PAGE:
Retromania by Simon Reynolds: This book is about the suffocation of pop culture by an obsession with YouTube and MP3 nostalgia, how young people's good taste and love of the canon is preventing new things and new sounds from emerging. Reynolds is worried that the sheer availability of so much old shit means we're doomed to wade in the past's waters. Everyone's become a collector of aesthetics. I picked this, in part, because I think FADER stands, at least partially, in contrast to the nostalgia industry. I hope we never dwell too much on the past and try to celebrate the fact that at any given moment, great music is being made.

Blue Nights by Joan Didon: Wow is this book a bummer! Joan Didion's new book is about the death of her daughter, but also the end of her days as she gets older and more frail. I suppose writing can be a way out of pain for some authors, but I wonder if Didion even felt better after unloading all of this tragedy, or if she just feels more doomed. Even more importantly, I wonder if she thinks we should feel doomed as well, that after a long life of fulfilling activities, the end of the line is always inevitably sad.


The Phantom Tollbooth by Norton Juster: I've been reading this book on repeat since I was little, mostly when I need a good mind vacation. It's about a little boy and his limitless imagination, a tollbooth that transports him to various nonsensical worlds full of interesting characters. Kind of like a The Never Ending Story meets Alice In Wonderland-type of story. My brother came home one day with a hardback copy signed by Norton Juster and the illustrator Jules Feiffer. I'm halfway thru that same hardback right now. It's still so awesome. Thanks, bro.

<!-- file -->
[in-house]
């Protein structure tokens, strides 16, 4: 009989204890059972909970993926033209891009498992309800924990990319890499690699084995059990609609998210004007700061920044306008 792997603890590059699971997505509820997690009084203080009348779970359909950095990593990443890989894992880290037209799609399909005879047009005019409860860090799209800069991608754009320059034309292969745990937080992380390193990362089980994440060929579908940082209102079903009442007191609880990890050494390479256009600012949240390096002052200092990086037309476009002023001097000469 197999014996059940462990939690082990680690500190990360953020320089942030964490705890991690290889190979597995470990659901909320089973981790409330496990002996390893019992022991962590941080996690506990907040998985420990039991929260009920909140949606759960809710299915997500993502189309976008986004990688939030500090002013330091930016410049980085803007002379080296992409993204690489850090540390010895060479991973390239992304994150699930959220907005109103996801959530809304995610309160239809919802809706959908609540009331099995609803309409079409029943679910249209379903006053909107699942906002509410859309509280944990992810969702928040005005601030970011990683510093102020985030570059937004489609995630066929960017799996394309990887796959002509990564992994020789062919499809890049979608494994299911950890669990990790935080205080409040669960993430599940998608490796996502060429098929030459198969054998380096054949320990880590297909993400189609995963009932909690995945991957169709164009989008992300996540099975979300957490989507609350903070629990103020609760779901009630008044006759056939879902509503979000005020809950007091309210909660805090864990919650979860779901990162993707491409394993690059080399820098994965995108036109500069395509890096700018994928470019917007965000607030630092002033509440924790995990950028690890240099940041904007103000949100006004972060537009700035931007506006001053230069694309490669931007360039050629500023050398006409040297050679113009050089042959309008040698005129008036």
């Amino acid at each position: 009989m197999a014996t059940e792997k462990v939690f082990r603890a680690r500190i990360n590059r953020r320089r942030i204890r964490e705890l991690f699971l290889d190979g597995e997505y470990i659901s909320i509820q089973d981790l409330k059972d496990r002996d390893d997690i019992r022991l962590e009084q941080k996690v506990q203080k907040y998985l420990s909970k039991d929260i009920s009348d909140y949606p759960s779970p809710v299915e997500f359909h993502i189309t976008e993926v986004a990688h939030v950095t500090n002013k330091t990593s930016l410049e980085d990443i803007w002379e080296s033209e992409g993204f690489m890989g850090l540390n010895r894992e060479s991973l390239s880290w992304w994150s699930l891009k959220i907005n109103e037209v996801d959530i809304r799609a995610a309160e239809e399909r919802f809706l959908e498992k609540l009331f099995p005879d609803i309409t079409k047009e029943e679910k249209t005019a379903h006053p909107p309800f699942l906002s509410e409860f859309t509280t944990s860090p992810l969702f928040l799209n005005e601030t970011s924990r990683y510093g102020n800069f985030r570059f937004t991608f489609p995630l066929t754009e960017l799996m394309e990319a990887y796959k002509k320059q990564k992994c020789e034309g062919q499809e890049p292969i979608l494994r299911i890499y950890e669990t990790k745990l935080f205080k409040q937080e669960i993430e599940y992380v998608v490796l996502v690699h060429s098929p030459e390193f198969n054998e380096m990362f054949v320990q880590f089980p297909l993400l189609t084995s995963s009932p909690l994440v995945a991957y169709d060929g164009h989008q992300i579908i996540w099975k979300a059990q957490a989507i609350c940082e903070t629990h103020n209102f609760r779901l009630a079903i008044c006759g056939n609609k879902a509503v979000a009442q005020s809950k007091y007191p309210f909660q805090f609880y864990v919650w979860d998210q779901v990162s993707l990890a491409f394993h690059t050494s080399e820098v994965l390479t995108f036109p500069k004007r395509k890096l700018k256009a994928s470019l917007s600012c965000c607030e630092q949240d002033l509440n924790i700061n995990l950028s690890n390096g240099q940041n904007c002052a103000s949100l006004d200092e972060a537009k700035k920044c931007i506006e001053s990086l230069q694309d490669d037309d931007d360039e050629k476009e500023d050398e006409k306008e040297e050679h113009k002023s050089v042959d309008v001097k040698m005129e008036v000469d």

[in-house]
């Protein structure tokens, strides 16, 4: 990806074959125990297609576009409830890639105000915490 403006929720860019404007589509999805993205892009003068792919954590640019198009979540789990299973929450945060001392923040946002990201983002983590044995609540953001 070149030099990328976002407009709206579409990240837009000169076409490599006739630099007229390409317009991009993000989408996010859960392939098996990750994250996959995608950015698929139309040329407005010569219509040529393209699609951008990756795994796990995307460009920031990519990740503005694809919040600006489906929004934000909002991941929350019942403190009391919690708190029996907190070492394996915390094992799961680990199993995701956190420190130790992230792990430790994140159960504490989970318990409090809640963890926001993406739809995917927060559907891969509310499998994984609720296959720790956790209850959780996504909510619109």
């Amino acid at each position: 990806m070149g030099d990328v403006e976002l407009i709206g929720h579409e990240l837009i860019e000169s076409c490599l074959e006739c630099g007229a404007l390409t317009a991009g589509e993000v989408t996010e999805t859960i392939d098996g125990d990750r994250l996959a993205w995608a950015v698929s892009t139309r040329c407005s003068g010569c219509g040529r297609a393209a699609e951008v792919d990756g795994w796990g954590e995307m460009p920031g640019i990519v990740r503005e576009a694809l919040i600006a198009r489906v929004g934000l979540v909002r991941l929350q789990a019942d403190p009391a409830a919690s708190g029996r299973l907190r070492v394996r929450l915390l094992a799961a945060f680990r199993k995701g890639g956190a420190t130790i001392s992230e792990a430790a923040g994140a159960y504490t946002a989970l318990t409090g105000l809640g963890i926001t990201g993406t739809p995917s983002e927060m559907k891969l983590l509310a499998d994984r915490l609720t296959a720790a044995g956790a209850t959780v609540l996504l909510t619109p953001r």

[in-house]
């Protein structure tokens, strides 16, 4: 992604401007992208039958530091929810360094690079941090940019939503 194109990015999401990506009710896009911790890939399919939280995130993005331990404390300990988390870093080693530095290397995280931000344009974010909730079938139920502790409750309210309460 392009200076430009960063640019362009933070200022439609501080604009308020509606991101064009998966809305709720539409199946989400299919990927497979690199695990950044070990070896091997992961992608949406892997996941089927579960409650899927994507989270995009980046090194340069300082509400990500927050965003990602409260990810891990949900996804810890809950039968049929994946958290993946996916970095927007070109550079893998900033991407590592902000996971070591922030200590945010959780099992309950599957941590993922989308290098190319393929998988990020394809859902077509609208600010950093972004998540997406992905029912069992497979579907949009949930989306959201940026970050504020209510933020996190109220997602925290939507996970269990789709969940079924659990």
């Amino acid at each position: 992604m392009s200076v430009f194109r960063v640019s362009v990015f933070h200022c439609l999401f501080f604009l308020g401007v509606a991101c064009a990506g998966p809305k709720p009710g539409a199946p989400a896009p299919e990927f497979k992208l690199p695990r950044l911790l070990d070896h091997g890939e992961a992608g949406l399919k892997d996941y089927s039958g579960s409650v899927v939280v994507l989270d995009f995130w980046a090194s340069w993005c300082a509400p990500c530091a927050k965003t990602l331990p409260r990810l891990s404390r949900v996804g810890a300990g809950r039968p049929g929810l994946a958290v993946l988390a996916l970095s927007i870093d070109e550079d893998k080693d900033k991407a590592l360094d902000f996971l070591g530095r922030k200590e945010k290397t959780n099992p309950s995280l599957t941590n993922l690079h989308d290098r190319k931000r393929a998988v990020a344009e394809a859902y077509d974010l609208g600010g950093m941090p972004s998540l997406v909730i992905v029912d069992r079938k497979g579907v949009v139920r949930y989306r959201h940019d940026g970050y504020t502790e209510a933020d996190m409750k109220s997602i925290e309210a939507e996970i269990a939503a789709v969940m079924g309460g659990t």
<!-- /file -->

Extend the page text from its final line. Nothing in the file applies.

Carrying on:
One Day by David Nicholls: I know I know, this movie looks terrible and trust me, it kind of is. But I only saw it because I had so much fun reading the book on the subway to and from work. That was really the only time I could get into this book for some reason. It's my favorite rom-com guilty pleasure that follows the intersecting lives of two people on the same day over the course of twenty years. If one were to roll their eyes at this book and then read it, chances are they might stop rolling their eyes.

Bossypants by Tina Fey: Tina Fey is the ultimate cool mom. It took me almost half of the book to realize those arms on the front cover are in fact not hers. Her account of her real life is just as hilarious as I thought it'd be, you may even giggle in public on the subway. Just don't ask her about her face scar.


On Beauty by Zadie Smith: I read this novel years ago during undergrad. I loved it and tore through it, wishing it would never end. I'm rereading now, slightly older, in a deliberately slow manner, dissecting Smith's sentences and trying to suss out why it's such a successful story. I'm in awe and somewhat baffled that it still holds up as a devastatingly gorgeous book.

Thy Neighbor's Wife by Gay Talese: This is my first time reading Gay Talese. I've heard far and wide the praise for his essays and of the Swinger shenanigans that are recounted throughout this book. I guess I wanted to see what all the transgressive fuss was about. I haven't gotten to the good bit where he introduces himself as a character.

The Gentlewoman: This is a biannual London-based women's culture, fashion, art and lifestyle journal. The interviews are very thoughtful, personable, and just very different than most women's style rags. It's not often that you get intelligent and creative women asking each other about such things as astronomy, good hostess-ing tips or abstract things like modern intimacy.


Kinfolk Magazine: Guide for Small Gatherings is comprised of a bunch of amazing artists collaborating to share simple and elegant ideas for naturally entertaining family and friends. Not only their content good, but their presentation is wonderfully refined.

Monster Children Magazine: The current issue really caught my eye with its playfully naive cover. Their surf-and-skate cultural niche and constant urge to push the boundaries of their photography and design will continue to keep their readers hooked.

Material Magazine: It's an ad-free publication that features texts by international artists. The layouts are extremely experimental but aren’t necessarily thematically driven, giving it an incomparable voice.

From The Collection:

What We're Reading
What We’re Reading: The FADER